Institute-Wide Promotion and Tenure Committee

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The IANR Liaison Committee has proposed a revision to the IANR Bylaws to include an Institute-wide Promotion and Tenure Committee.

Other proposed changes to the bylaws are editorial (not substantive) and are proposed to increase clarity.

The Liaison Committee expects to bring the proposal before the IANR faculty for vote on September 30, 2019. Voting will occur over at least two weeks through Qualtrics. IANR faculty members will receive an email with a link to the ballot.

The proposed changes to the bylaws can be accessed here.

Purpose of the Institute-wide Promotion & Tenure Committee

  • provide recommendations for tenure and promotion decisions for IANR faculty (excluding Extension Educators, Foresters, and Geoscientists);
  • ensure alignment in tenure and promotion processes, guidelines and standards across IANR departments and schools and between these and IANR; and
  • work with the Office of the IANR Vice Chancellor to regularly evaluate the IANR promotion and tenure guidelines and standards.

Open Forums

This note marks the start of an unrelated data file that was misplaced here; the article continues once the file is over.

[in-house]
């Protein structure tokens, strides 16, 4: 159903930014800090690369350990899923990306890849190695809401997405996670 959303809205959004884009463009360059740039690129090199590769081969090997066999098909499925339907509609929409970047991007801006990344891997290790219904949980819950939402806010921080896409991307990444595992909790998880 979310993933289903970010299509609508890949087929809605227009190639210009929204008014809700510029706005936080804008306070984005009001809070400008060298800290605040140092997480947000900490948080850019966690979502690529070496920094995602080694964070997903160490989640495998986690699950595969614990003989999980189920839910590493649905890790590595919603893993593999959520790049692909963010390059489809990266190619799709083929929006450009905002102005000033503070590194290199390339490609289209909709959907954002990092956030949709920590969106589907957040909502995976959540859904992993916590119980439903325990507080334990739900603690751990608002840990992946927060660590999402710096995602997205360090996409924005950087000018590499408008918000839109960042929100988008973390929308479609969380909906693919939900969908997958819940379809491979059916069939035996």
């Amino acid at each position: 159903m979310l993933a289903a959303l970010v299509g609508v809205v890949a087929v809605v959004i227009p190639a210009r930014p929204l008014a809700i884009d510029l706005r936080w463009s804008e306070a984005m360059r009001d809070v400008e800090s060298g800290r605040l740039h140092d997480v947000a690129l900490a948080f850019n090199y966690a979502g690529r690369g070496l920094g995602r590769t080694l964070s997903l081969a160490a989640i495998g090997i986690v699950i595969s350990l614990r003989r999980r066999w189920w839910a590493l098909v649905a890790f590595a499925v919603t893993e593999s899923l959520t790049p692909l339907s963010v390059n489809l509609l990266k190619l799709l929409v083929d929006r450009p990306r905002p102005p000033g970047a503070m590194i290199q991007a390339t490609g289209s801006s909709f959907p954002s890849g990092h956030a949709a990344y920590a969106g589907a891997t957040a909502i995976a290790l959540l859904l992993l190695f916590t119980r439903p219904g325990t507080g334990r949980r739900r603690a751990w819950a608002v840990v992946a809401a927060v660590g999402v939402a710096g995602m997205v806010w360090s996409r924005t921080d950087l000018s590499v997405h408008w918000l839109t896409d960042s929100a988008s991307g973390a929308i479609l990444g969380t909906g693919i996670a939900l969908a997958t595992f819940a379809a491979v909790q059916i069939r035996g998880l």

The IANR Liaison Committee, with Richard Bischoff, Associate Vice Chancellor for Faculty and Academic Leader Success, will host open forums to discuss the proposal. These have been scheduled for:

Supporting Documents

The following is a draft of the Institute-wide Promotion and Tenure Committee Operational Guidelines document. While IANR faculty members will not be voting on the content of this document, it provides a description of how the committee will operate.

Institute-Wide Committee
Operational Guidelines

Download

Tentative Timeline

September 30, 2019 Proposal for IANR Bylaws revisions are brought for faculty vote
October 14, 2019 Ballot closes
No later than October 21st Votes tallied and decision announced
October 29, 2019 If the proposal passes, it will be presented to the Senate Executive Committee
November 5, 2019 The proposal will be presented to the Faculty Senate
December 3, 2019 The proposal will be brought before the Faculty Senate for ratification
January 2020 Begin request for nominations for committee membership
2020-2021 academic year Committee will begin functioning

Frequently Asked Questions

A proposal to change the IANR Bylaws to include an Institute-wide P&T Committee has already gone before the faculty, and it did not pass with 2/3 majority. Why are we doing this again?